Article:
Meloni strengthens majorities, in Italy and the EU

In the long electoral race towards the European elections this week, politics has been “overshadowed” at least in terms of media coverage, by the so-called “turnaround” of Meloni towards Von der Leyen, although, to be honest, the premier’s statements did not seem so much like a rupture as the representation of something quite obvious. Let’s rewind for a moment. During the week, Giorgia Meloni, in an interview with Bruno Vespa, explained: “I built a collaboration with Von der Leyen because it was necessary to do so. Elections, however, are another matter.” Who could blame her? It would have been questionable if, on the contrary, to make political opposition, the Prime Minister of one of the key states of the EU had built a conflicting and discontinuous relationship with her European counterpart. It is obvious that Meloni is also doing internal politics and knows well that these elections are crucial for the stability of her majority. That’s why she also specified: “The goal is to bring the Italian model to Europe with a center-right majority with conservatives at the center, who can be the swing vote, the President of the Commission comes afterwards,” she reiterated, reminding her coalition that “the only thing not to do is to divide us among ourselves, because that way we do a favor to the left.” And she knows this well, that’s why she shielded Salvini and Santanché from the parliamentary attack by the opposition, who put their respective motions of no confidence to a vote this week (Salvini’s for the “United Russia” report and Santanché’s related to the judicial investigation). The vote in the Chamber tested the majority: 211 no, 129 yes, and 3 abstentions for Salvini; 213 no, 121 yes, and 3 abstentions for Santanché.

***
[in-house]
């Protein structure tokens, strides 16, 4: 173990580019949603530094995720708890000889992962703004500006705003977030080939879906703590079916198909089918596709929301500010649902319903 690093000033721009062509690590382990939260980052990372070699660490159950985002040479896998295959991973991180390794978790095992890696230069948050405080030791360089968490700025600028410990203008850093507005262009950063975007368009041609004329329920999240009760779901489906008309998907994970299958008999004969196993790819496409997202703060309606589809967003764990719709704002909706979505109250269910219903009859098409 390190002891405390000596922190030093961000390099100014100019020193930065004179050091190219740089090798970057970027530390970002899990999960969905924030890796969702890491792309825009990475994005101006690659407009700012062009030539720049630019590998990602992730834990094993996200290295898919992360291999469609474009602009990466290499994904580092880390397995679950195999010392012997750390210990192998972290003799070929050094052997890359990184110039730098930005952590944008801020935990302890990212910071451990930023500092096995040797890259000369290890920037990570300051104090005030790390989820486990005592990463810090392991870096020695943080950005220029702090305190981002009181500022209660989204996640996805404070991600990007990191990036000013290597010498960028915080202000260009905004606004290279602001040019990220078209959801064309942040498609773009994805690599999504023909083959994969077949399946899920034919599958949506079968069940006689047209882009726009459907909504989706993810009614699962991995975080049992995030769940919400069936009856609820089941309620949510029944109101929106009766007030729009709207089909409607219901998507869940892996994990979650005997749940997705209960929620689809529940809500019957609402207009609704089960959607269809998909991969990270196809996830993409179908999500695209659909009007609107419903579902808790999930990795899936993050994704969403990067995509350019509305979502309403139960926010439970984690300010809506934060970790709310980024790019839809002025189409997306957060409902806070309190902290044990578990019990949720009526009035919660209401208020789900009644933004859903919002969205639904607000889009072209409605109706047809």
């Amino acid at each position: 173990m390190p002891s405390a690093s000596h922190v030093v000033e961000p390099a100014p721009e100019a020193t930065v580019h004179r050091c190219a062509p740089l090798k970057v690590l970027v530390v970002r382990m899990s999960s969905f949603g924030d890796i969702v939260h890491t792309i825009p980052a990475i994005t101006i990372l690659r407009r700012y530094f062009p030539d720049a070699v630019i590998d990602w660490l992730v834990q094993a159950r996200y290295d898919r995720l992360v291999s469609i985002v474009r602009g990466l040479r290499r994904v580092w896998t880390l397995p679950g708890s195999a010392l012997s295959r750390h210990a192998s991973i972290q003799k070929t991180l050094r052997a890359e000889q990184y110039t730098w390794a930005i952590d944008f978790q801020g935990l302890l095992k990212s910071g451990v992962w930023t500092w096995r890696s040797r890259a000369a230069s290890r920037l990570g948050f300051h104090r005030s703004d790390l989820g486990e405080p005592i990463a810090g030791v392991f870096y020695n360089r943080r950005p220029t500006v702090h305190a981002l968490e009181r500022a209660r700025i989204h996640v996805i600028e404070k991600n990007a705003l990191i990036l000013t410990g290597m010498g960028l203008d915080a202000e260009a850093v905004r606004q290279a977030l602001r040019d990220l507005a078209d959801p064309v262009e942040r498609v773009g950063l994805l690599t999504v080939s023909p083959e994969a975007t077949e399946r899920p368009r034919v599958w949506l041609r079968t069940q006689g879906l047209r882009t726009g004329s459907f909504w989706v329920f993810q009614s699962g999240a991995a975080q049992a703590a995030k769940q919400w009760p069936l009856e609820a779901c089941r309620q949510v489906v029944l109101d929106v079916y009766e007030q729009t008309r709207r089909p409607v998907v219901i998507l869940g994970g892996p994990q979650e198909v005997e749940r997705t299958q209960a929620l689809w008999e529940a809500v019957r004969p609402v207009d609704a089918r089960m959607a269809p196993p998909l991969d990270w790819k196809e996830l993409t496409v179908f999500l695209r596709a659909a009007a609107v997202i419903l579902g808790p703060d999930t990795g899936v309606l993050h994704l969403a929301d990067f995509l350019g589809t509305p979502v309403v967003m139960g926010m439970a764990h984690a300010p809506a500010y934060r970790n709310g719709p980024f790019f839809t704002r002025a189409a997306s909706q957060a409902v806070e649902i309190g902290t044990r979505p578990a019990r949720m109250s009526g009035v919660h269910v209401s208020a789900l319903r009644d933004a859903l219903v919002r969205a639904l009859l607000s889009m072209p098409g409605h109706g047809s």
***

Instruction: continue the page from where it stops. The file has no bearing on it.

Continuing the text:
On the foreign front, however, Easter did not mitigate the aggressiveness of the conflict in the Middle East. Despite the heartfelt appeals of the Pope for a ceasefire, clashes continued, and the humanitarian emergency has become urgent again, to the point that on Friday, the United Nations Human Rights Council adopted a resolution calling for Israel to be held responsible for any war crimes and crimes against humanity committed in the Gaza Strip. Twenty-eight countries voted in favor, while 13 abstained, and six voted against the resolution. The United States welcomed Israel’s recent commitments to allow more humanitarian aid into Gaza, as Secretary of State Anthony Blinken said, but he also emphasized that their success will be measured by the results achieved in trying to improve the situation on the ground. And the numbers don’t look promising, considering that just in the last few hours (data collected on Friday morning) 54 Palestinians were killed, and 82 were injured. Moreover, the killing of seven World Central Kitchen (WCK) operators in the Gaza Strip by Israel has generated much controversy regarding the behavior of the Israeli army, which admitted responsibility for the attack but claimed it was provoked by a “lack of coordination” with the NGO. Even Joe Biden distanced himself from Netanyahu, describing the attacks on humanitarian workers and the situation of the civilian population in the Strip as “unacceptable”: “U.S. policy towards Gaza will be determined by an assessment of Israel’s immediate action on these steps” concluded.